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Fishing or Hunting Trip a Bust? Not So Fast!

by: Ben Swigle 1/23/2014

I’ve been a little short on blog material and interesting stories as the winter months bring a great deal of data analysis and good old fashioned face to face meetings.  Although the flooding events have certainly landed myself in an office chair more than I’d prefer, I’ll try to keep up with the others by posting a blog every month or so....frankly I generally get some useful comments and I'm afraid Coulson’s ever-growing group of “Old Guys” may just come knocking……don’t mess with old man strength!

I’m off topic, as far as the scope of this website but I tried long and hard to put into words why I go hunting, or fishing for that matter in light of getting skunked.  It’s strange in the sense that people act almost apologetic or saddened when they learn you may have not been successful harvesting an animal.  Same this goes for fishing…."did you catch anything?”  Well, we caught a few small ones, you might report.  “Well that’s a shame” your neighbor might say.  Not the case in my mind, it was not a shame as I spent an entire day outside, often with a close relative.  Anyhow on with my blog. 

The 2013 big game hunting season is now complete throughout Colorado with many resident and non-resident hunters successfully harvesting an elk, deer, antelope, or other big game.  However, for a slightly larger majority of big game enthusiasts their hunt likely ended in similar fashion to my recent pursuit of an elk north of the Poudre Canyon - thirty miles of hiking, some new sporting goods, four days of annual leave, a few tanks of spent fuel - but no elk.    Truth be told hunting is not easy, cheap, and certainly not timely.  Yep, I was skunked but I would be hard pressed to argue my quest was unproductive.

The $46 resident elk tag I successfully drew earlier this spring was my ticket to exploring the vast amount of public land between Livermore and Red Feather Lakes.  In a sort of Australian walk-about fashion, I covered a variety of terrain ranging from grassy meadows to steep rock out-croppings.  As usual, my strategy was to navigate as many different drainages as possible in a given day, surveying the low land and dark timber once I reached the successive summits. 

This style is my preferred method as I have never been suited for a tree stands which deer hunters find popular in many eastern states.  Frankly, I’m not that patient and each ridgeline offers an opportunity to encounter something new and unique.  The landscape was beautifully varied among the various drainages, some had a trickling stream, others contained white-tail deer and numerous jack rabbits, and perhaps the highlight of my season was a mountain lion located in a dark canyon roughly 5 miles southwest of Livermore.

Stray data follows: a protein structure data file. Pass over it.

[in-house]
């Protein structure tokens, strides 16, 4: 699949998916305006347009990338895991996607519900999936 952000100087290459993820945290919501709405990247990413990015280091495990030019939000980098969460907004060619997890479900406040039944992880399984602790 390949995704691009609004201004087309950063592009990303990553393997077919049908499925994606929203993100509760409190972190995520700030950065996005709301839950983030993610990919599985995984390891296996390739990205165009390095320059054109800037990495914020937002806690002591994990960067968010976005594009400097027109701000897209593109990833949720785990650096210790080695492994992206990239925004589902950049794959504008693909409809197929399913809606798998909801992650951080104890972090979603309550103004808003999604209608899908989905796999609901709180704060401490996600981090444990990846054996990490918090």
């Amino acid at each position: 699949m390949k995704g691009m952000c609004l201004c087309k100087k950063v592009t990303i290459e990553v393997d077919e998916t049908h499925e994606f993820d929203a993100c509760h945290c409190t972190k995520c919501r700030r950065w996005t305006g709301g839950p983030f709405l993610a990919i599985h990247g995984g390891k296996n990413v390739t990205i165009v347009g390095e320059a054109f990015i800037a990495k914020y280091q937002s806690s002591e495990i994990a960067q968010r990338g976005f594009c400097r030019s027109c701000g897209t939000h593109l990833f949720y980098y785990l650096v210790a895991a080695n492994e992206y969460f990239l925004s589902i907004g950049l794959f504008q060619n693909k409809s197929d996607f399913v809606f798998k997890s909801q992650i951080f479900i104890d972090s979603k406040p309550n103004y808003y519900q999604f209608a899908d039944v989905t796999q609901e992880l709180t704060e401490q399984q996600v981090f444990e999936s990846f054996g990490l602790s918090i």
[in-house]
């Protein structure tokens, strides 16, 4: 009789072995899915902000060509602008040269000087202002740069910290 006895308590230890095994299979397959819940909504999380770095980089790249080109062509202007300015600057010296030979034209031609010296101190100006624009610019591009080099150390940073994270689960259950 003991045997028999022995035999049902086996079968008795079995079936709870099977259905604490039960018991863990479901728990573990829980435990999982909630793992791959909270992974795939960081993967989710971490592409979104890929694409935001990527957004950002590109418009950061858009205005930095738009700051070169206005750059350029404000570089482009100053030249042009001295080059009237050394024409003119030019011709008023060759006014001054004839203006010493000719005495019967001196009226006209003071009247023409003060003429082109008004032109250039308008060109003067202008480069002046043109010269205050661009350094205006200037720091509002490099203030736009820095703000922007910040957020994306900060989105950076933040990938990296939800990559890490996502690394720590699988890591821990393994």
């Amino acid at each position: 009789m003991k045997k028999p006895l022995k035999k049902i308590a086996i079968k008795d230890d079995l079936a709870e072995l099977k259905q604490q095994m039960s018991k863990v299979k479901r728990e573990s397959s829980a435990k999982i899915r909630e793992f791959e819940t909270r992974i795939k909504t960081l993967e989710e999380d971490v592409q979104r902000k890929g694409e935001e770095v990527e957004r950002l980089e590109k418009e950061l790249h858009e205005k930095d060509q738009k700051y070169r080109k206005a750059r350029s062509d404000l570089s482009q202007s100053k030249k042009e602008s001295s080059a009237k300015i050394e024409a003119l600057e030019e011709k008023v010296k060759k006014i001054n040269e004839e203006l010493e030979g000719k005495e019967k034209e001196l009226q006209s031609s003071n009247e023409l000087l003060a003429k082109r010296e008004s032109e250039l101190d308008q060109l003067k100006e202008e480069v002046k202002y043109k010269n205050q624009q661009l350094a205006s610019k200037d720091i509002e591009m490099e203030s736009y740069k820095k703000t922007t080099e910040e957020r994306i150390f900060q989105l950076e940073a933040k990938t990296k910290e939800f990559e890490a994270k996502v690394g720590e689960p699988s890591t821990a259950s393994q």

Most older and middle-aged hunters, such as myself, were introduced to the sport of hunting by a parent or grandparent.  In many cases this learning process remains steadfast however an extensive network of additional resources is available through Colorado Parks and Wildlife’s Hunter Outreach Programs.  These programs, most of which are free to attend, teach novice and inexperienced hunters—of all ages—the knowledge, skills, ethics, and traditions of hunting.  Through workshops, clinics, seminars, and educational hunts, the program appeals to diverse interests, backgrounds, and levels of ability.  

Despite no wild table fare to carve up this new year, I left the hunting grounds with a clearer mindset, in better physical condition, and with an even bigger appreciation for nature.  It remains difficult put into words the reasons why so many Coloradoans hunt big game species; in the eyes of this participant it’s more about the experience rather than a harvest.  

Blog content © Ben Swigle
Member comments
Coyute, CO   1/23/2014 8:54:57 AM
Good stuff. How much elk meat would be a fair trade for a 'guided' trip to the Hag?
 
Fishful Thinker, CO   1/23/2014 10:14:11 AM
Great read, Ben...speaks to the essence of why we go. I went 50/50 on my tags this year...lucky enough o harvest a young bull and a button buck on an antlerless tag...and I don't for one minute regret the time, money and effort spent on the other two tags. Like you I had a great time in the field with close family...my wife. I always view the unsuccessful trips as opportunities to improve my outdoor skills. CL
 
Ben Swigle (Swigs), CO   1/23/2014 10:31:24 AM
Coyute, might be worth a few meatballs although I do have some free ideas
 
pikeNcolorado, CO   1/23/2014 11:19:21 AM
If the skunk comes I'm ok with it. I've always said you can never have a bad day sitting next to water and or being outside.
 
opencage, CO   1/23/2014 3:57:16 PM
Couldn't agree more Ben. Just getting out there is what it's about. I always find myself saying after a skunk, "We'll get 'em next time!"
 
Tiny Stevens, CO   1/24/2014 1:46:06 AM
Ben, I have never felt that a trip without catching a fish or killing an animal is a skunk... as long as I learned from the trip. The education is in the experiences! Great Blog, I look forward to the next on! Tiny
 
Ben Swigle
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